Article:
What’s Love Got To Do With It? Quite a lot, actually, when it comes to the key characters of Hamlet. Jeffrey R. Wilson throws light on Shakespeare’s fascinating foray into perhaps the most complex emotion of all.

What is Shakespeare’s Hamlet about? It’s a deceptively difficult question, and will elicit no consensus. Even though Hamlet is the most frequently assigned Shakespearean text in schools, and the most frequently written about in academic Shakespeare studies—or, probably, because of those facts—we have difficulty agreeing on its basic concerns. According to SparkNotes, the study aid that thousands of students turn to every day, the themes of Hamlet are “the impossibility of certainty,” “the complexity of action,” “the mystery of death,” “the nation as a diseased body,” “performance,” “madness,” and “doubt.” But what if we take ourselves—and our cliched interpretations—out of this question? What if we listen to the text itself? What if we start with some data?

The word “love” appears 84 times in the Folger edition of Hamlet. By comparison, “Father” only appears 73 times, “play” 60, “think” 55, “mother” 46, “mad” 44, “soul” 40, “God” 39, “death” 38, “act” 35, “life” 34, “nothing” 28, “son” 26, “act” 23, “honor” 21, “spirit” 19, “kill” 18, “revenge” 14, “doubt” 14, and “action” 12. Love isn’t the first theme that comes to mind when we think about Hamlet, but is surprisingly prominent. Hamlet is a play about love.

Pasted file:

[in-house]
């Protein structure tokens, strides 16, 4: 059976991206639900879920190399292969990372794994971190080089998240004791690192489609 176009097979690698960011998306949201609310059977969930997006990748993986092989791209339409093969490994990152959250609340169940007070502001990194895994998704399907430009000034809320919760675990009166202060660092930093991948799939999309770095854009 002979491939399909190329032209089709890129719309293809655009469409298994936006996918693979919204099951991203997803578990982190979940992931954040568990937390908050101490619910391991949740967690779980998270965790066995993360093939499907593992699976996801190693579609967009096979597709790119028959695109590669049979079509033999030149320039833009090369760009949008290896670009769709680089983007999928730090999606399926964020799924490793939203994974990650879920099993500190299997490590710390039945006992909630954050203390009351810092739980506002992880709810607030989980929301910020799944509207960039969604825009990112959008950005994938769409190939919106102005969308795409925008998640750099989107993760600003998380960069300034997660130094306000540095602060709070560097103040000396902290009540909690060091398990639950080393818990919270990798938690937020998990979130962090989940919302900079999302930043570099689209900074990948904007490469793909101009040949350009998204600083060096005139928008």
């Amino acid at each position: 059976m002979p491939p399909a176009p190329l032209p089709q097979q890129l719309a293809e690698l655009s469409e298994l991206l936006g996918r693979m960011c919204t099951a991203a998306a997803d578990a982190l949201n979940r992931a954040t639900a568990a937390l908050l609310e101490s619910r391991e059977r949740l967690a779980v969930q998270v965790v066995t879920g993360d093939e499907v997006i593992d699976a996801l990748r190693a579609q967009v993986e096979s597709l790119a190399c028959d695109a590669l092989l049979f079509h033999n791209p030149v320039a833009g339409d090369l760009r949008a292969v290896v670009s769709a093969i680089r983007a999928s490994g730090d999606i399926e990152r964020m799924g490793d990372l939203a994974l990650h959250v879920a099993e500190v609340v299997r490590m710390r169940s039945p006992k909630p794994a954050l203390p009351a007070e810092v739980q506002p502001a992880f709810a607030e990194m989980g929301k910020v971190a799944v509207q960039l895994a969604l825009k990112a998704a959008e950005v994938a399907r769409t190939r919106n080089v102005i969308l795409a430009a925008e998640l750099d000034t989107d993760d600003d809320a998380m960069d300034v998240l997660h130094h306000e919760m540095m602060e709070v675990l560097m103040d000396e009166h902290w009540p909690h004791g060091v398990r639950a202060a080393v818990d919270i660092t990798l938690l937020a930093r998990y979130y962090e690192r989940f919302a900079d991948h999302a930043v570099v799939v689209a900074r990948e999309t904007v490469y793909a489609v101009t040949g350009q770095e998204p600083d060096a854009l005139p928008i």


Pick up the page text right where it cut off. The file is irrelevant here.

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[Photo: Johan Persson]

Prince Hamlet loves his father and mother. Claudius loves Gertrude. She loves him and her son. Hamlet loves Ophelia, as does Laertes. So what does Hamlet say about love?

Love is a many-splendored thing. It is blind. It is patient and kind, does not envy or boast, etc. Love conquers all. But, baby, sometimes love just ain’t enough. To quote another 90s jam—what is love? (Hamlet, don’t hurt me, don’t hurt me, no more). Or from the 80s—I want to know what love is; I want Hamlet to show me. Love – emotional investment in another – involves feeling for, caring for, respect, admiration; duty, obligation to; willingness to serve; confidence in; dedication to; affection for.

But love is tragic in Shakespeare’s Hamlet. The bloody catastrophe at the end of the play is principally driven not by hatred or a longing for revenge, but by love. And, I’m going to suggest, that creates a significant relationship between love and one of the few substantive words that appears even more frequently in the play, “king.” What’s the relationship between love, monarchy, and tragedy? To go back again to the 80s, what’s love got to do with it?

Three kinds of love appear in Hamlet. First, there is what the ancient Greeks called philia—friendship—in the service Prince Hamlet and his friends offer each other, which they repeatedly call “love.” Hamlet’s first love, as it were, is Horatio, along with Marcellus and Barnardo, but Hamlet also refers to his relationship with Rosencrantz and Guildenstern as “love.”

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[Photo: Johan Persson]

Second, we see romantic love—what the Greeks called eros—in the “hot love” of Hamlet and Ophelia (yes, that’s an actual phrase from the play). Eros also appears in Gertrude’s marriages—first to King Hamlet, then to Claudius – which are reflected upon in the extended discourse on love between the Player King and Player Queen during the play-within-the-play.